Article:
And, like DJ-Chris said, I bet you the Corporate licenses don't allow home-PC installation, and I'm feelin' a definite bet against them allowing you to resell the software.


But, you're still tricking the consumer into buying something they're not going to get. Advertise stock speeds, and say that the warrenties on all parts have been voided by overclocking.

You won't see any company advertising a computer with overclocked specs, then selling it at the stock speed. That's just bad business, even if you tell the consumer.

You don't advertise a car with turbo, body kit, hydraulics, racing seats, etc, then turn around and sell it stock. Even if you tell the buyer that the car isn't like the pictures, that's just not right.
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Old 09-12-2005, 04:34 PM   #18 (permalink)
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ARE YOU PEOPLE BLIND! READ THIS! READ WHAT I WROTE BELOW!

"Please note that the processor was overclocked to 3.73 GHz (14 * 267) and the memory timings were tightened to run at 3-3-3-8 which are some of the lowest for DDR2. However, all components have been restored to stock configurations. I do not guarantee that you will achieve the same results as me depending on what components you add and what the setup remains as."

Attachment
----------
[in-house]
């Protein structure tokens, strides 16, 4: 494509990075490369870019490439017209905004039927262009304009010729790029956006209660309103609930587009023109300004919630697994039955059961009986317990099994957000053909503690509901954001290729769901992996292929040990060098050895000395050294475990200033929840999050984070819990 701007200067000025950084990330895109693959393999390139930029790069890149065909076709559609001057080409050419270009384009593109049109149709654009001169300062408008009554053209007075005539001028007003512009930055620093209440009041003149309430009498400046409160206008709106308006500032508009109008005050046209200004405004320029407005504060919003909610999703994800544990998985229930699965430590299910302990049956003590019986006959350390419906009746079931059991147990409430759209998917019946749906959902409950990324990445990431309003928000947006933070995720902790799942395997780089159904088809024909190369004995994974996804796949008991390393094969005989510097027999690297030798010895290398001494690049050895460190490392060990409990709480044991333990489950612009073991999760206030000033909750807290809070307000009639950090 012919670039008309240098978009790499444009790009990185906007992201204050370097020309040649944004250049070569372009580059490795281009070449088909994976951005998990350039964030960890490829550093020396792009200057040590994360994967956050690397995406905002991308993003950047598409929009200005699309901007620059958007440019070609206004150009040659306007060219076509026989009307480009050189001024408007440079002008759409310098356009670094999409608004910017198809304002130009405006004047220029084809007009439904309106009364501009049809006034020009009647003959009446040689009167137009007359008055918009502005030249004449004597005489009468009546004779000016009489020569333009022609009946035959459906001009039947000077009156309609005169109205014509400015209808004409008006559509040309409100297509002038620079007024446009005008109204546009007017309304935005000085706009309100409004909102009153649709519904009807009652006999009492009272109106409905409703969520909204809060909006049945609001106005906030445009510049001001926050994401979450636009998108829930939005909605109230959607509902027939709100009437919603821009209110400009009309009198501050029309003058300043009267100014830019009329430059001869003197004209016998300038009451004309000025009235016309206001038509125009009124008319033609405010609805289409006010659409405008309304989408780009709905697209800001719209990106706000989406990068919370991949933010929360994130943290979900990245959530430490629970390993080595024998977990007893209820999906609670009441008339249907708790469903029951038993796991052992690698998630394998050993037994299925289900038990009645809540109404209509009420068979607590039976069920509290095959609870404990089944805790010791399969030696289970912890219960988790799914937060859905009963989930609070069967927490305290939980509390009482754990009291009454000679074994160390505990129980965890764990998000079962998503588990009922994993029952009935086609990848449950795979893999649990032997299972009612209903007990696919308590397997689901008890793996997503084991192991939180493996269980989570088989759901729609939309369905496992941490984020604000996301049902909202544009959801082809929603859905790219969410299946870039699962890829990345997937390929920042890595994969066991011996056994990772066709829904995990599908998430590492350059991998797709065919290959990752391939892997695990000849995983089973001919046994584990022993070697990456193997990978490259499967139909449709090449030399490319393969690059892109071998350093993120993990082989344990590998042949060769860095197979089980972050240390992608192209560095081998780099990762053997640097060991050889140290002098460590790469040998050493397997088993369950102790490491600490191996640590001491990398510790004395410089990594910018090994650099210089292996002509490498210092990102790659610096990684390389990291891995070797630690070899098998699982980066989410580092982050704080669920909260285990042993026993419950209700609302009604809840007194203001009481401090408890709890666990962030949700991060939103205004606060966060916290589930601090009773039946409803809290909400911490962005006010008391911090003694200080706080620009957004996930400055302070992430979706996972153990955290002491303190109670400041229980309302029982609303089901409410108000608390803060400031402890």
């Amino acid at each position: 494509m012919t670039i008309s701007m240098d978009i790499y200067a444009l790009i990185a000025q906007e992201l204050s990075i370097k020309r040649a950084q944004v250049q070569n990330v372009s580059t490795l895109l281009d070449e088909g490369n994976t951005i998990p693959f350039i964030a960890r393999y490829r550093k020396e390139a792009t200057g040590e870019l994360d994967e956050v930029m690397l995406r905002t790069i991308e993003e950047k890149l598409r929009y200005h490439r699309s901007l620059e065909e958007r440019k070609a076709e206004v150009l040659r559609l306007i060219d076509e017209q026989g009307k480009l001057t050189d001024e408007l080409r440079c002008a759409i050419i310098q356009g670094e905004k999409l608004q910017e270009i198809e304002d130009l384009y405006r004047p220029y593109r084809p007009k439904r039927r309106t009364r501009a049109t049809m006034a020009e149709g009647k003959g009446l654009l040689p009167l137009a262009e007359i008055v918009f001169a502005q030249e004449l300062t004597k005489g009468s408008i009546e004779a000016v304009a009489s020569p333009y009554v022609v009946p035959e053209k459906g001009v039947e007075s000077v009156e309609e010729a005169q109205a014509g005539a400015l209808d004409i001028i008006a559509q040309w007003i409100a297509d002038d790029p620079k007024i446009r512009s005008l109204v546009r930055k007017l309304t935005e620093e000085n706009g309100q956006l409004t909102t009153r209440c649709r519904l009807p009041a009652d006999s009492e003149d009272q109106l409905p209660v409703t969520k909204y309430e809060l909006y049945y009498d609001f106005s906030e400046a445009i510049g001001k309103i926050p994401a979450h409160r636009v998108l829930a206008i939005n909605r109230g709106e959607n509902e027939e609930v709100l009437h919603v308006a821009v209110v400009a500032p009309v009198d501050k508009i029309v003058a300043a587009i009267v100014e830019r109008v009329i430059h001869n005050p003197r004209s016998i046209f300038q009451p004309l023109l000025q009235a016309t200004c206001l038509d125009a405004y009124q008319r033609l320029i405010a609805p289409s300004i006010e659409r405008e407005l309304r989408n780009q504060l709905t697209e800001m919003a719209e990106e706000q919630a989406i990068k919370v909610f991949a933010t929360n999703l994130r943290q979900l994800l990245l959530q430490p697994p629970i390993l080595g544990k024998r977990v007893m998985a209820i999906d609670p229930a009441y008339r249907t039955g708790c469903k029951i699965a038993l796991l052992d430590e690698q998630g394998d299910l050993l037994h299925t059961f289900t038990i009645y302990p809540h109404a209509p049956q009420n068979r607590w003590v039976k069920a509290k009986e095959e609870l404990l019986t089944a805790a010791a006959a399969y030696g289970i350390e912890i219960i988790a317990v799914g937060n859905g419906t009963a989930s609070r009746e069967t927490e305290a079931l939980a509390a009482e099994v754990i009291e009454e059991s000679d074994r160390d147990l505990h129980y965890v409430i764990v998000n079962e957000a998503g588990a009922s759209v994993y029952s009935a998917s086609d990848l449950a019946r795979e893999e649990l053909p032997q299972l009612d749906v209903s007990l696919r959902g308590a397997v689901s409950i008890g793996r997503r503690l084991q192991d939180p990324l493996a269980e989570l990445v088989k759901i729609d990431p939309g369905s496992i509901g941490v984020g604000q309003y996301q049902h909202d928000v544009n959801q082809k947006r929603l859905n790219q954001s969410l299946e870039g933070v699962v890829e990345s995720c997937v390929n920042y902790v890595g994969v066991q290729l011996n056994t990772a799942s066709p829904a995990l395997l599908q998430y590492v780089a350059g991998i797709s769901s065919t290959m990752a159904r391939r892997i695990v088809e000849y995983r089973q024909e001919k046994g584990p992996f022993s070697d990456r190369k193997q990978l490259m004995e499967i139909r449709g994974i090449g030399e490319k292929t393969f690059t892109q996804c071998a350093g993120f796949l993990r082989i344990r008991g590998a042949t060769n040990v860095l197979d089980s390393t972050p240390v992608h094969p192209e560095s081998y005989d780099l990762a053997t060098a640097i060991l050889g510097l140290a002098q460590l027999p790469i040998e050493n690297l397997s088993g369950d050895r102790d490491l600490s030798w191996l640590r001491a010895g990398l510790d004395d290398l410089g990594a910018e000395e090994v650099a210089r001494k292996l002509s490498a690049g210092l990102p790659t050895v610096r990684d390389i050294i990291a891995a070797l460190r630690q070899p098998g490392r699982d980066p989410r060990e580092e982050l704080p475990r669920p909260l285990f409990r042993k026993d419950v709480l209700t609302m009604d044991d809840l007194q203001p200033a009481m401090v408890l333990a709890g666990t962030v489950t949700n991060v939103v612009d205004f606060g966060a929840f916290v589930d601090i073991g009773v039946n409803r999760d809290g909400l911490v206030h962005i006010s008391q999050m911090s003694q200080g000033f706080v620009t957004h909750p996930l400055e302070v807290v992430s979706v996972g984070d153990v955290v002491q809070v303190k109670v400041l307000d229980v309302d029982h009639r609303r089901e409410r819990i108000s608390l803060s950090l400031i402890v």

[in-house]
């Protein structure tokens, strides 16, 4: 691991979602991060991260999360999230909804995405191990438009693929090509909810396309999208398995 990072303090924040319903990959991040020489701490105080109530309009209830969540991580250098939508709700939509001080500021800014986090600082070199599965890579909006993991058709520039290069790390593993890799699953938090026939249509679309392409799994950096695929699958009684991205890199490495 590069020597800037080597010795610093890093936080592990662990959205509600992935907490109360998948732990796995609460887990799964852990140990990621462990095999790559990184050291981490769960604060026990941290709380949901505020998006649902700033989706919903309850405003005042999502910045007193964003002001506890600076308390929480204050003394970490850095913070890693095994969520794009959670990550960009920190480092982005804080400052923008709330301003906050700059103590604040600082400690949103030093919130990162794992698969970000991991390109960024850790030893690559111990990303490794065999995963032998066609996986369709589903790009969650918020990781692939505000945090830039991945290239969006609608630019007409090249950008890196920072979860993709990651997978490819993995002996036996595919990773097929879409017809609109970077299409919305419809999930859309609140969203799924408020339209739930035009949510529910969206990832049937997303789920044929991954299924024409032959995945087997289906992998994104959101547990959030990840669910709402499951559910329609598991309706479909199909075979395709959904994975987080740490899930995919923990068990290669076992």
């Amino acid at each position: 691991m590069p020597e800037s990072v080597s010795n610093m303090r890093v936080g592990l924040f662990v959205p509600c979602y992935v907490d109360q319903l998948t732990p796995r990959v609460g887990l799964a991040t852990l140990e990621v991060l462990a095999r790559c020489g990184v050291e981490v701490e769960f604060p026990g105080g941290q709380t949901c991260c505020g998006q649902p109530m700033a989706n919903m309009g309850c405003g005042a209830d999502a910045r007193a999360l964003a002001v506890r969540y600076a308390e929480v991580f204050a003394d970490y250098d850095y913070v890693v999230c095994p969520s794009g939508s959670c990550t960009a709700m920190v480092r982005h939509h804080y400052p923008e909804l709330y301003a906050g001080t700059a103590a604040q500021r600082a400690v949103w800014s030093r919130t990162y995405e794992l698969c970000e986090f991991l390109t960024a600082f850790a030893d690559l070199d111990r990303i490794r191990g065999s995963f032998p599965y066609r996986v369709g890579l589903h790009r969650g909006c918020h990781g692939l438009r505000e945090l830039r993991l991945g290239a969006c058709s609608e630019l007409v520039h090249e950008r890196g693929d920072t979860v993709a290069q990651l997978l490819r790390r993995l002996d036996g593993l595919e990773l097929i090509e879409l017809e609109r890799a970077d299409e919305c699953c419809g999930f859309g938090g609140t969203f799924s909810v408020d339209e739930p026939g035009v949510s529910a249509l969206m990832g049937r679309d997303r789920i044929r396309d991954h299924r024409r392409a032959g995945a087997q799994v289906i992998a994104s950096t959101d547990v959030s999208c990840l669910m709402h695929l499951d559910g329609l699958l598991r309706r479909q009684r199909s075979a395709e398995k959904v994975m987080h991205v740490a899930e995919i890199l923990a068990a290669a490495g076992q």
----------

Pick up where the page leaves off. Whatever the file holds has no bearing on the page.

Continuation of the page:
This is what I meant by overclocking. It would attract a different audience as well as the regular audience.

And I want to know why I can't resell the software that I bought. There is no we in I. If I bought it then it is my copy of the software. I can burn it, I can break it, or I can sell it and get my money back! If what you are saying about reselling software were true, then almost all of the user's who are selling their used PCs are breaking the license agreement and that is just bull.

Secondly, I'm not gonna argue about the Windows XP Corp. thing because I really think I'm not breaking any agreement here, so leave it!
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Old 09-12-2005, 04:41 PM   #19 (permalink)
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Did you actually read the agreement? MMMkay that's what I thought.
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Old 09-13-2005, 01:23 AM   #20 (permalink)
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The agreement with the XP software is that the software isn't to be resold/ if it was purchased by a government agency or dept. As the license was sold underneath the assumption it would be used only for government computers and associated work.

(I know this from personal expeirence, an friends uncle of mine was working for a company, he left the firm. He decided to auction of his software like Illustrator, Photoshop and Quark, the company rang him up a few weeks later, they found out he had resold the software and had made him pay for new copies and damages in a court case.)

If Windows came from your fathers work must likely it was intended for the workplace not for resale.... I would be careful on the resale of that. If your not sure ask your dad about it, he might know?

Good Luck selling the PC